About two weeks after Mitch was diagnosed with DMD we took our kids to a local theme park to try and take our minds off things. We weren't prepared for this hardship. Our legs were weak and wobbly under the crushing burden thrown on our shoulders. Our baby boy was given a death sentence and there was nothing we could do about it. I was wearing a green wrist band from the Parent Project MD who had reached out to us upon Mitchell’s diagnosis. They became my compass as we set out on a medical journey where there is no promised land, no destination – only endless seas of uncertainty and certain peril. And at some point along the journey everyone … and I mean everyone … gets swallowed up by the sea. There are no exceptions. 

Little Mitch was so cute on this day. I took him on a ride that swung back and forth softly like a pendulum. It was a miniature version of those large pirate ships that swing back and forth … only this ride was engineered for little kids and it was as soothing as it was exhilarating. Mitch, being new to rides, was nervous. I reached down and lifted his little hands in the air and he giggled and giggled and resisted me for a minute. I whispered to him, “It’s okay, son, you’re safe with me.” With that, he relaxed his arms and he had such a good time. With each ride I saw his confidence grow. And my heart swelled.

I’ll never forget the feel of his little fingers gripping my hands; I loved it then, and I long for it today. As the years continued fear left Mitch and he began to seek after the rush and thrill of roller-coasters. It wasn't that he was fearless, but he learned to look fear in the eye and bravely stare back. Compared to his able-bodied siblings, Mitch has a greater appetite for BIG rides than all of us combined. The last few years I had to reach over and hold his head steady on roller-coasters because his neck muscles were getting weaker and I didn't want him to get hurt or prematurely waste his muscles. Once they go, they never come back. 

“It’s okay, you’re safe with me.” I always said that to him whenever Mitch faced some unknown. He believed me, and I believed in him. The last few weeks of his life, as he sensed death circling about him, he wanted me to be by his side at all times. If I left the room, even for a moment, he became antsy and wanted me back with him. Somehow he felt safe with me and that I could protect him. I would have given my life to keep him from harm.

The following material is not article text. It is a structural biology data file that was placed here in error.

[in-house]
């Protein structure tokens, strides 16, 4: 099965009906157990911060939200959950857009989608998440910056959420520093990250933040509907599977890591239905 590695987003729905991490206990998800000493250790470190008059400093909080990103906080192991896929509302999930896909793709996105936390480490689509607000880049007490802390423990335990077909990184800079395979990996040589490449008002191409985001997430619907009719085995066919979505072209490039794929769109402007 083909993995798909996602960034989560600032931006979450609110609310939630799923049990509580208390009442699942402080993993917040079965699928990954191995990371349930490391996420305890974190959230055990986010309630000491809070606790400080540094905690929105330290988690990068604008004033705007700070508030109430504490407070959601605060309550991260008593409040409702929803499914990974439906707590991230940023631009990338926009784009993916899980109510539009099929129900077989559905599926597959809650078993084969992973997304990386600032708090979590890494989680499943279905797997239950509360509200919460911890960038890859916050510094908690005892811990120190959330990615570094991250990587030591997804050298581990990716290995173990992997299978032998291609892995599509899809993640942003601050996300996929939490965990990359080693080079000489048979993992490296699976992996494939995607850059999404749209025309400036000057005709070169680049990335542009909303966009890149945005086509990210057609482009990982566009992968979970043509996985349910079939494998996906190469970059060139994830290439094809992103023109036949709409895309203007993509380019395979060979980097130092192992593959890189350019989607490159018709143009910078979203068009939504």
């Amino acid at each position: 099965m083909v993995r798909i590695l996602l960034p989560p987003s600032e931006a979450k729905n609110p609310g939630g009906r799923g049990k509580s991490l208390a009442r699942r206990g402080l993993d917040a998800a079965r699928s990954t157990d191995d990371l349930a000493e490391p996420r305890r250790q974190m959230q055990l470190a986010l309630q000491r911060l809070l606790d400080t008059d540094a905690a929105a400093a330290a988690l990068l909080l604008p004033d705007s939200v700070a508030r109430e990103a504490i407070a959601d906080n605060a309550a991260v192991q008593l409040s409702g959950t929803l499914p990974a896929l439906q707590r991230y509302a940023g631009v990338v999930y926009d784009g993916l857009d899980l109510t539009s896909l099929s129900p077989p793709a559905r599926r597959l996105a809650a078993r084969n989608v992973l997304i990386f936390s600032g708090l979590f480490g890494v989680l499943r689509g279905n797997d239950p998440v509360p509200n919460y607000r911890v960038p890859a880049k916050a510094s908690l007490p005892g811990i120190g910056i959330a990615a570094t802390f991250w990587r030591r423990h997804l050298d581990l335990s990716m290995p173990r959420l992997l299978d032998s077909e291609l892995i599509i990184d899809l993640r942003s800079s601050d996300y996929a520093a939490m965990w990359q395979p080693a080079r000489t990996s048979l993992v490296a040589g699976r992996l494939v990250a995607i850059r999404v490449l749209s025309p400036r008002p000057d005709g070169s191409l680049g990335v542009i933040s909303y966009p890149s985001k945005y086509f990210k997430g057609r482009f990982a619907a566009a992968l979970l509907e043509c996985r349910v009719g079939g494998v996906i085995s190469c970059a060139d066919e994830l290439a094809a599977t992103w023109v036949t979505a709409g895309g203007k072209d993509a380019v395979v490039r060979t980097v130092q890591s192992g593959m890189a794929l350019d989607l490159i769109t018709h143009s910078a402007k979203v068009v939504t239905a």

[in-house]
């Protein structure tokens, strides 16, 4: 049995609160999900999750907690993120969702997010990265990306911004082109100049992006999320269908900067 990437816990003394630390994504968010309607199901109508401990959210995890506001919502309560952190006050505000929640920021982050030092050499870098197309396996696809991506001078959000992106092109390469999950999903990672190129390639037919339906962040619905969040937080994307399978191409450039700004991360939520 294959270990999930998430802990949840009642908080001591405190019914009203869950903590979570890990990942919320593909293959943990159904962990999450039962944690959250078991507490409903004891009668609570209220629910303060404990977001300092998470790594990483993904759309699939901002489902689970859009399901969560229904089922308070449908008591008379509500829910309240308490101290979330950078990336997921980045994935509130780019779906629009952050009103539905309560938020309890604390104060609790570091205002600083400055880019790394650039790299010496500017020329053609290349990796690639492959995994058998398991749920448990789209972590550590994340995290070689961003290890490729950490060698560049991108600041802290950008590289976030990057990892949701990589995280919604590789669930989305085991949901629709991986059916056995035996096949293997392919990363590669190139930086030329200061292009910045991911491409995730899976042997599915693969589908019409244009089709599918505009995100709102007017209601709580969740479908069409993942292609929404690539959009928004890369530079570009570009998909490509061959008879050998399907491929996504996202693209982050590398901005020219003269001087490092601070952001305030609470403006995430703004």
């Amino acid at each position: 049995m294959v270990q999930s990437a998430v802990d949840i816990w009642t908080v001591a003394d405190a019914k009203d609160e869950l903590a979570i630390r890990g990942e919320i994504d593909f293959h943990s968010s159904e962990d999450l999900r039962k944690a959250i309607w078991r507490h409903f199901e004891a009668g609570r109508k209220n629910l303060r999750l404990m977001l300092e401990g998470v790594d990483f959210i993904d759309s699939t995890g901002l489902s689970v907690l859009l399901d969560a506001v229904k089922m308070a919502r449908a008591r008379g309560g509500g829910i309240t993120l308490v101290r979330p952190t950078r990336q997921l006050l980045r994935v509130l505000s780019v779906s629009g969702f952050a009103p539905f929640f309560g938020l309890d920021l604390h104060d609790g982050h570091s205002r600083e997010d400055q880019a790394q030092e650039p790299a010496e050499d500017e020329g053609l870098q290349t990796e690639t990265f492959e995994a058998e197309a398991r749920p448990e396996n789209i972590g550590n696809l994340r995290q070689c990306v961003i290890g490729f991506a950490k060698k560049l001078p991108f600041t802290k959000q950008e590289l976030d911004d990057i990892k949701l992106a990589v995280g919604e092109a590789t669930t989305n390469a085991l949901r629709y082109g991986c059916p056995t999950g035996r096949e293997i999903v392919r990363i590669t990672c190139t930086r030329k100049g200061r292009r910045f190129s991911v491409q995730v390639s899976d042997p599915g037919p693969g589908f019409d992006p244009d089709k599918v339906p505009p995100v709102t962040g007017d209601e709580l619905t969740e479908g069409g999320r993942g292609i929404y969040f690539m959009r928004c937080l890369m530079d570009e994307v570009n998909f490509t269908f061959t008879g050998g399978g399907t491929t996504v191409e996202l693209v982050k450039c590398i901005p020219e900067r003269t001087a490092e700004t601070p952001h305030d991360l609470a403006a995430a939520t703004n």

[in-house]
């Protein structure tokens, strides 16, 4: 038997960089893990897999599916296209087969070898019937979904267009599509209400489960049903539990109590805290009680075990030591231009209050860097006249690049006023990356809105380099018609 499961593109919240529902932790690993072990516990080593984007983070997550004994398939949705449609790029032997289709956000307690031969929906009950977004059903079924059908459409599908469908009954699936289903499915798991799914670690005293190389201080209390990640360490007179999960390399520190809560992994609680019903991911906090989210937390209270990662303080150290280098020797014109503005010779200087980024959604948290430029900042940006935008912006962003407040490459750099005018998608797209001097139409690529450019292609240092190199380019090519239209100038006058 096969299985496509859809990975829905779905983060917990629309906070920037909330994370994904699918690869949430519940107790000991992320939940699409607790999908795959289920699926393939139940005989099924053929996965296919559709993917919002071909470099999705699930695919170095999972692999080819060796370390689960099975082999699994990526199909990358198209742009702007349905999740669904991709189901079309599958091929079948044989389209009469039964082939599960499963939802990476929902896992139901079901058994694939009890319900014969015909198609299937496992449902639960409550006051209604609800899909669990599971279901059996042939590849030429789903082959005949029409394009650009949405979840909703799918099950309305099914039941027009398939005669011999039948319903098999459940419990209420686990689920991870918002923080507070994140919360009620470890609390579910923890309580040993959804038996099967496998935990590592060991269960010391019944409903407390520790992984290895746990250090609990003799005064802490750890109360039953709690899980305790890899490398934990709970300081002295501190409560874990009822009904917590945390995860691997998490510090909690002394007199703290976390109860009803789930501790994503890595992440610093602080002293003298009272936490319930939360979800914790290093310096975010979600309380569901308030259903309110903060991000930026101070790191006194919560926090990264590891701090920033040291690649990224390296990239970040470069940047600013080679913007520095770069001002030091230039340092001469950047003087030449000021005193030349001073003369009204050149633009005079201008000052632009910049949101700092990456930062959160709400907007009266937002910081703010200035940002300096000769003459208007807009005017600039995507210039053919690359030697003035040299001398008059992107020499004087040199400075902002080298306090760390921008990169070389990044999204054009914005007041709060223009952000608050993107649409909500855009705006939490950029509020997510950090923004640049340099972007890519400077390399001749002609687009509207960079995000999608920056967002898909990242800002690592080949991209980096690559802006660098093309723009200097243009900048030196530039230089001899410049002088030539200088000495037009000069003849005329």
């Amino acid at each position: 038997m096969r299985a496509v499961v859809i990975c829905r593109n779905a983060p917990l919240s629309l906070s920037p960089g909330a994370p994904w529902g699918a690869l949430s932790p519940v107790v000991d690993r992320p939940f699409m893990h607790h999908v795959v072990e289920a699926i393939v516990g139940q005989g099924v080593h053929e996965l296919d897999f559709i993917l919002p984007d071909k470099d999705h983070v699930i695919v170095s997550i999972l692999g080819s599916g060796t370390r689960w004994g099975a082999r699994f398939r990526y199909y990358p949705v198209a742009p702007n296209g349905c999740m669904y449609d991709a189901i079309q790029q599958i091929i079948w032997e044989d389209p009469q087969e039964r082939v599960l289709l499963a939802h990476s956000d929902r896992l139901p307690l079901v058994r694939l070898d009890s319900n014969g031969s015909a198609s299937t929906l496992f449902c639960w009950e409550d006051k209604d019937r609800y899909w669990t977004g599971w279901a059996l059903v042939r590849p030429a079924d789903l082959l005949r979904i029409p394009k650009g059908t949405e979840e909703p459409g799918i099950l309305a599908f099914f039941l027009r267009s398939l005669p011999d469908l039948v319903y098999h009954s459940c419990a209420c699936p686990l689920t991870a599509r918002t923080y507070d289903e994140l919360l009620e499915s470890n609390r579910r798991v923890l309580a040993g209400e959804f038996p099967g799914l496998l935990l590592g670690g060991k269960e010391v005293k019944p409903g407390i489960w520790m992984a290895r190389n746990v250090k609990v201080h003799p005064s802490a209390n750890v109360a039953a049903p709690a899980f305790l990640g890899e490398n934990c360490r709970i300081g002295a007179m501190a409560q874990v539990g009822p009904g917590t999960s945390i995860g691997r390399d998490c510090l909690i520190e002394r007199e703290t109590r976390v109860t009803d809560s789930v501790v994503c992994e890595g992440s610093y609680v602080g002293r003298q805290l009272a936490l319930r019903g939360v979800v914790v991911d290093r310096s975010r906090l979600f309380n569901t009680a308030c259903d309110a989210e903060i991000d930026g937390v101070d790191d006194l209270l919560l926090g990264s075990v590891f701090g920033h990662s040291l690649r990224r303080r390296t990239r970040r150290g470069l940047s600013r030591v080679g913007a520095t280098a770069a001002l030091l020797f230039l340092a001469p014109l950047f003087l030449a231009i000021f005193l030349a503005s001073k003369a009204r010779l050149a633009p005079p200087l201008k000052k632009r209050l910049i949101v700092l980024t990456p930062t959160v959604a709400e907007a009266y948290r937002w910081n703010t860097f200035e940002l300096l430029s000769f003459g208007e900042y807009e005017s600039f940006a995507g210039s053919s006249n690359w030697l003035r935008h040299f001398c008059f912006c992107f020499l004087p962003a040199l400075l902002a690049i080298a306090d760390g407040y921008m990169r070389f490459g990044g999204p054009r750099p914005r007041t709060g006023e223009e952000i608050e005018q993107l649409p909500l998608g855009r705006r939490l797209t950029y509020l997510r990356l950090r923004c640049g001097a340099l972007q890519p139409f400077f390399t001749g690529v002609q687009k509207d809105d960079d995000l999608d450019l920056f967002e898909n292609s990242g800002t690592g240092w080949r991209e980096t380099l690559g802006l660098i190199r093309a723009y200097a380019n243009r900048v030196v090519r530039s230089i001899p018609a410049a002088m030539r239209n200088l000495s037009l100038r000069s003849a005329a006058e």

I always wanted to have a family; and once we started having children I began to realize they weren't the only ones growing up. My wife and I were growing up, too. Our priorities changed and their well-being was paramount. And therein lies another heavenly paradox; I know of no greater way to find yourself than to lose yourself in the service of others. And to lose yourself in the service of your child can be like having a spiritual root canal. You learn to dig deep and rid yourself of all that is wasteful, broken down and destructive and fill it with something that is pure, noble and heaven-sent. 

I love this photo because it reminds me of a little boy who I miss with all of my heart – and that even though there were dark days, there were many more days filled with sunshine and happiness. As hard as things have been, I wouldn't trade this life for anything. This image also records Mitchell’s first big step into a bigger world – while I held his hands as he learned to face his fears.

There is another layer to this image that I cannot ignore. Only, in this layer I am the child and the Father of my soul is holding my hands while I grip tightly as I face my greatest fears and deepest sorrows. And when I am quite, prayerful and contemplative, I can hear the whisper “It’s okay, you’re safe with me.”

I’m learning not to flinch.